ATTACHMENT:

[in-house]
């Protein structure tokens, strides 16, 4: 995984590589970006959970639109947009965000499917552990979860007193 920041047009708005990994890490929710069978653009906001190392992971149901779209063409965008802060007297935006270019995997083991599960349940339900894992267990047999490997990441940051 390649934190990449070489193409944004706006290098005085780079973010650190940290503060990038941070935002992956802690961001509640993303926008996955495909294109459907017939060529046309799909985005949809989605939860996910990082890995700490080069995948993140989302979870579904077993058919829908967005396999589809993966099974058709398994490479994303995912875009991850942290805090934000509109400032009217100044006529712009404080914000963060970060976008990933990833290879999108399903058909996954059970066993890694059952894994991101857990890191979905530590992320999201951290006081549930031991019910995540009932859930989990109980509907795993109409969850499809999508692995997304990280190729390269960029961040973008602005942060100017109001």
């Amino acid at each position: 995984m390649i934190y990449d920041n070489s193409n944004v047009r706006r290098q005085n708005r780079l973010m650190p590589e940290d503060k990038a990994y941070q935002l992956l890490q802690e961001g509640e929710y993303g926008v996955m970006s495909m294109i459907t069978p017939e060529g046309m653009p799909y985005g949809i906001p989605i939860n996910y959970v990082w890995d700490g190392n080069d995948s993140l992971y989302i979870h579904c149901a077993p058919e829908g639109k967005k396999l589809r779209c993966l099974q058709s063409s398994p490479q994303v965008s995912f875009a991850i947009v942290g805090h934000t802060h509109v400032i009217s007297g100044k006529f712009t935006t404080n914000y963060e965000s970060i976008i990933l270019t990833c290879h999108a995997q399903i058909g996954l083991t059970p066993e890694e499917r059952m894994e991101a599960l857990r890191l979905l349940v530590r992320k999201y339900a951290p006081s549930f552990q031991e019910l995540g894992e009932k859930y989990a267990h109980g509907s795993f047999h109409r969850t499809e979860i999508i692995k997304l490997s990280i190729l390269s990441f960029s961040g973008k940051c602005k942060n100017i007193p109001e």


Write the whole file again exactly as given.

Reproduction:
[in-house]
């Protein structure tokens, strides 16, 4: 995984590589970006959970639109947009965000499917552990979860007193 920041047009708005990994890490929710069978653009906001190392992971149901779209063409965008802060007297935006270019995997083991599960349940339900894992267990047999490997990441940051 390649934190990449070489193409944004706006290098005085780079973010650190940290503060990038941070935002992956802690961001509640993303926008996955495909294109459907017939060529046309799909985005949809989605939860996910990082890995700490080069995948993140989302979870579904077993058919829908967005396999589809993966099974058709398994490479994303995912875009991850942290805090934000509109400032009217100044006529712009404080914000963060970060976008990933990833290879999108399903058909996954059970066993890694059952894994991101857990890191979905530590992320999201951290006081549930031991019910995540009932859930989990109980509907795993109409969850499809999508692995997304990280190729390269960029961040973008602005942060100017109001």
């Amino acid at each position: 995984m390649i934190y990449d920041n070489s193409n944004v047009r706006r290098q005085n708005r780079l973010m650190p590589e940290d503060k990038a990994y941070q935002l992956l890490q802690e961001g509640e929710y993303g926008v996955m970006s495909m294109i459907t069978p017939e060529g046309m653009p799909y985005g949809i906001p989605i939860n996910y959970v990082w890995d700490g190392n080069d995948s993140l992971y989302i979870h579904c149901a077993p058919e829908g639109k967005k396999l589809r779209c993966l099974q058709s063409s398994p490479q994303v965008s995912f875009a991850i947009v942290g805090h934000t802060h509109v400032i009217s007297g100044k006529f712009t935006t404080n914000y963060e965000s970060i976008i990933l270019t990833c290879h999108a995997q399903i058909g996954l083991t059970p066993e890694e499917r059952m894994e991101a599960l857990r890191l979905l349940v530590r992320k999201y339900a951290p006081s549930f552990q031991e019910l995540g894992e009932k859930y989990a267990h109980g509907s795993f047999h109409r969850t499809e979860i999508i692995k997304l490997s990280i190729l390269s990441f960029s961040g973008k940051c602005k942060n100017i007193p109001e």